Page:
http://www.perlmonks.org?node_id=404794

v_o_i_d has asked for the wisdom of the Perl Monks concerning the following question:

Hi monks, I'm having this problem that I find very confusing, but which (I'm certain) has an easy answer which I can't find specifically addressed in the Q&A section or elsewhere.

Basically I have a perl library (.pl) file. In it I declare a global variable our $var to be used in other modules via require etc. I also use strict; and use warnings;. In my perl module (.pm) this warning appears when I start using the 'global' variable: Global symbol "$var" requires explicit package name...

When I remove the use strict this error does not appear, but I suspect that the problem remains. Am I right in believing the $var variable is being re-declared in the perl module or has it become local to the perl module file, and the declaration our $var in the perl library file is ignored?

All I want to do is use the straight $var in other files and for $var to act like a true global variable.

simple code mock-up:

#-----file1.pl----- use strict; use warnings; our $var = 1; #------------------ #-----file2.pm----- use strict; use warnings; require 'file1.pl'; $var = 2; # <-- This doesn't work, but it is supposed to be global, + right? #------------------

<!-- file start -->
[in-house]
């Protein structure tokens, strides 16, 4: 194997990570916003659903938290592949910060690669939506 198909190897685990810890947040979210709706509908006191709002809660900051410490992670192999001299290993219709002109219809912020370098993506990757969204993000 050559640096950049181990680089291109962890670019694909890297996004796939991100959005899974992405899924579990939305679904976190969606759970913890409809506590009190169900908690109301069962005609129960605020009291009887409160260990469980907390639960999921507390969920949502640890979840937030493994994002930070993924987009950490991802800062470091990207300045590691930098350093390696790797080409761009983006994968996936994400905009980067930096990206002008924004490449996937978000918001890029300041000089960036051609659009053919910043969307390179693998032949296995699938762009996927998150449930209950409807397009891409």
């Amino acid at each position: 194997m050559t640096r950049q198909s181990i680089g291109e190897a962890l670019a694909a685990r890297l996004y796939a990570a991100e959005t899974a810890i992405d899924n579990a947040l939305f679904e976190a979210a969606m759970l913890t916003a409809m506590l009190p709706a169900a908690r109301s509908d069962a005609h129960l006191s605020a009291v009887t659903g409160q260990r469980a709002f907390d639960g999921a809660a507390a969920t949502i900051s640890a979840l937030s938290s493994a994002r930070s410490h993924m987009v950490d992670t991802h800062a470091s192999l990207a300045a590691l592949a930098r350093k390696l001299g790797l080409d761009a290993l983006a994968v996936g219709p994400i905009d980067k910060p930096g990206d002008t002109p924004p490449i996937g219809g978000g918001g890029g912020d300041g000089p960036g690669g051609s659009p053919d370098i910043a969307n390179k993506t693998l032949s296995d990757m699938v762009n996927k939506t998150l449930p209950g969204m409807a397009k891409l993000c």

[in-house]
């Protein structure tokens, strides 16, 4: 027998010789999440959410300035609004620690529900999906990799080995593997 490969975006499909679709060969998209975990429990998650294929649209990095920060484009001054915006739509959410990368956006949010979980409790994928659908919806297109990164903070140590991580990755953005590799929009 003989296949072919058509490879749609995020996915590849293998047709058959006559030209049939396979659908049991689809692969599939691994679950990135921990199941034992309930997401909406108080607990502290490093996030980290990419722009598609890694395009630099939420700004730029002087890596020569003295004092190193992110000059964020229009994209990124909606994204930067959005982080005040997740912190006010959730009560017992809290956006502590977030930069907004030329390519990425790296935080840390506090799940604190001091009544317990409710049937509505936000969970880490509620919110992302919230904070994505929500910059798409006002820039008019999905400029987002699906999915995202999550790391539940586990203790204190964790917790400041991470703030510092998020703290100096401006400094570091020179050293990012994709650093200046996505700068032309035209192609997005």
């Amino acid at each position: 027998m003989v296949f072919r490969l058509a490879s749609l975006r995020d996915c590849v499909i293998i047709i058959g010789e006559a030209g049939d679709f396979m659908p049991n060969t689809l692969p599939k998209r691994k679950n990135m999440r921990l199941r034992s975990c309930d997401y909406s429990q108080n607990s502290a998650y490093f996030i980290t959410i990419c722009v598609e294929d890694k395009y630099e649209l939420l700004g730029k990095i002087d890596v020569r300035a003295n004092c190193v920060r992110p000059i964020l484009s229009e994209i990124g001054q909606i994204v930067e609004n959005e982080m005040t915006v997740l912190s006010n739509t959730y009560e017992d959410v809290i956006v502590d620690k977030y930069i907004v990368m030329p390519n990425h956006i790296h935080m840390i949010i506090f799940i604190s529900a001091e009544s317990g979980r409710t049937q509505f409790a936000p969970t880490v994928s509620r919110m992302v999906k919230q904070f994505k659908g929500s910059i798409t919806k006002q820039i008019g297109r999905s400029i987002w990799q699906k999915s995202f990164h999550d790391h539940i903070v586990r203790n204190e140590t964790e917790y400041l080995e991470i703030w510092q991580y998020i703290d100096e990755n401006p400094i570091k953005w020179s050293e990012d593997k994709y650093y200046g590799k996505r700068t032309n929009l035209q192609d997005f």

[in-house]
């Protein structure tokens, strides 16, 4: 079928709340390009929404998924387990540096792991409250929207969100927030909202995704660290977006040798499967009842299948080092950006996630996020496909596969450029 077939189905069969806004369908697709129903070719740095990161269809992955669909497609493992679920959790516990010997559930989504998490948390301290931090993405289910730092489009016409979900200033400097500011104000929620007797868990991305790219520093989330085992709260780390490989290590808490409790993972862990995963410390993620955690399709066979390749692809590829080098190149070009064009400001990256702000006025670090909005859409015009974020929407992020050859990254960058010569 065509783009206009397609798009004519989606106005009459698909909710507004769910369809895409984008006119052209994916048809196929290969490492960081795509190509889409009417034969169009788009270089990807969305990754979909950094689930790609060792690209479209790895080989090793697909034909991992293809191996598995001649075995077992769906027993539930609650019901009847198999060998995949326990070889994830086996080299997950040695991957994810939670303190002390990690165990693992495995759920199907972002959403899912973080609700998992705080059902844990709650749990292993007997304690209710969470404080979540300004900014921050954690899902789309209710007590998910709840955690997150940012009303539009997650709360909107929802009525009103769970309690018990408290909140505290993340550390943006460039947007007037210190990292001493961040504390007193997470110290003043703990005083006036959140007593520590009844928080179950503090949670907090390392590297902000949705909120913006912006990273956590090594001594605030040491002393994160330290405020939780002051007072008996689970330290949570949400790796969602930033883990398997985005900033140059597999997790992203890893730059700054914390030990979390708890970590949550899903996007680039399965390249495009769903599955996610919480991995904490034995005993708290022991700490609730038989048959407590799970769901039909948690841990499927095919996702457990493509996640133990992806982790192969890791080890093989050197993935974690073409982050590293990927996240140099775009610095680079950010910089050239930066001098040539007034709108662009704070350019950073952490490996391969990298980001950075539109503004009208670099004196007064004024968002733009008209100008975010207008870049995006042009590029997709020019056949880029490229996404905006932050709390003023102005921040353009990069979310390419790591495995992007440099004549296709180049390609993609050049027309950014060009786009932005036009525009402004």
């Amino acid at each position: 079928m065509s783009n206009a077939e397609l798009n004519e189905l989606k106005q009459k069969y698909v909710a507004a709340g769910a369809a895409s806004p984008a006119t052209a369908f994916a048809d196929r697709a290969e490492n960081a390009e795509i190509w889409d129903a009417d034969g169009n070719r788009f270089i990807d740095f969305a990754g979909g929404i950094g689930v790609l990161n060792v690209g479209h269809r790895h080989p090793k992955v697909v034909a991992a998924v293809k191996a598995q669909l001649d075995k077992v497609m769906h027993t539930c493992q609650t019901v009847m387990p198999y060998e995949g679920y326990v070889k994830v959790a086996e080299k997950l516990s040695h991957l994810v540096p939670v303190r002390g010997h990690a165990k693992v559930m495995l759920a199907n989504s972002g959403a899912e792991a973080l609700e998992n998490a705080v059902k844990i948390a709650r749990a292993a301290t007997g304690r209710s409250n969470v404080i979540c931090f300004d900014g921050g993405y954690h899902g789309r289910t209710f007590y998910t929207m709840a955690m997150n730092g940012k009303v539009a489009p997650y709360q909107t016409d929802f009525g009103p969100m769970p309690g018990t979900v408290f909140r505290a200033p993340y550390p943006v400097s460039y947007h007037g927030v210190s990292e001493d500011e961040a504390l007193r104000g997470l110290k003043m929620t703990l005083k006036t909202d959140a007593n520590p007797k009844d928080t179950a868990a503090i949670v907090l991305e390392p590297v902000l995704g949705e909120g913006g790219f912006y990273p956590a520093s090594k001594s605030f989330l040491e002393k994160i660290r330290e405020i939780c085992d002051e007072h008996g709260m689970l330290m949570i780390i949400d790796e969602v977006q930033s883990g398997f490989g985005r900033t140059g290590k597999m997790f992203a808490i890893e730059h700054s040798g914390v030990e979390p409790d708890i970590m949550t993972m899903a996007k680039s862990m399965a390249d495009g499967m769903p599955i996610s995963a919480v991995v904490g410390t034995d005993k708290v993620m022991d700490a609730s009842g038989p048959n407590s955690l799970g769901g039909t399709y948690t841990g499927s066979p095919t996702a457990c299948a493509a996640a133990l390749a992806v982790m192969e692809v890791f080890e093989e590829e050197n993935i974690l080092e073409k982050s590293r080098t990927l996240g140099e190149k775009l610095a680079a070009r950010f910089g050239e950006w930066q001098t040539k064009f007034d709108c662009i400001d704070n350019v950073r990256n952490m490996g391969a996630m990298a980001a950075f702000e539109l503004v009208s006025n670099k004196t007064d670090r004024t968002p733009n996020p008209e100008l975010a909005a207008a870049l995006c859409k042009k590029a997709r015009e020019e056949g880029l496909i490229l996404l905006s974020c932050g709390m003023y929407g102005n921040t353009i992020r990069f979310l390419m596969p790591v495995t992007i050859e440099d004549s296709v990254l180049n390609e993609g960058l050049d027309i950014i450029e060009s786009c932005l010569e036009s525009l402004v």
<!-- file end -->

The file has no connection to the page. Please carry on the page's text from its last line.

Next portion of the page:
Replies are listed 'Best First'.
Re: strict/warnings interference with global declarations
by revdiablo (Prior) on Nov 03, 2004 at 00:43 UTC

    You need to declare the variable with our in file2.pm as well. Note that if file2.pm had a package statement, that would cause an additional problem. But since your example doesn't, I won't cloud the issue further. :-)

    Update: if you're looking for a bit more explanation, then you should know that our does not actually create a global variable, because that doesn't need to be done.

    Package variables can be used at any time, they don't need to be declared at all. You can get access without our by fully-qualifying the package name, e.g. $main::var or $::var (which is just shorthand for the same thing). When you use our, it merely creates an alias to the package variable, so you don't have to fully qualify it. But that alias is not global, it is lexically scoped. Since file boundaries create new lexical scopes, the alias is not available from file2.pm.

Re: strict/warnings interference with global declarations
by davido (Cardinal) on Nov 03, 2004 at 00:56 UTC

    require is a runtime feature. strict does a compiletime check. Since file2 used $var, but $var is declared in file1, and since file1 isn't 'loaded' until runtime, there's no way for strictures to know, when Perl compiles file2.pm, that $var was declared in file1. So you get a compiletime error.

    Keeping track of what order things happen in, helps to figure out what's going wrong. Here's a quick rundown of the sequence of events:

    1. Perl compiles file2.pm with 'use strict' on.
    2. Perl discovers that you're using $var in file2.pm, but hasn't yet loaded file1.pl. Strict complains.

    If you had put our $var;, or use vars qw/$var/; in file2.pm, strict wouldn't complain, and you'll be ok, so long as file1.pl isn't a different package.


    Dave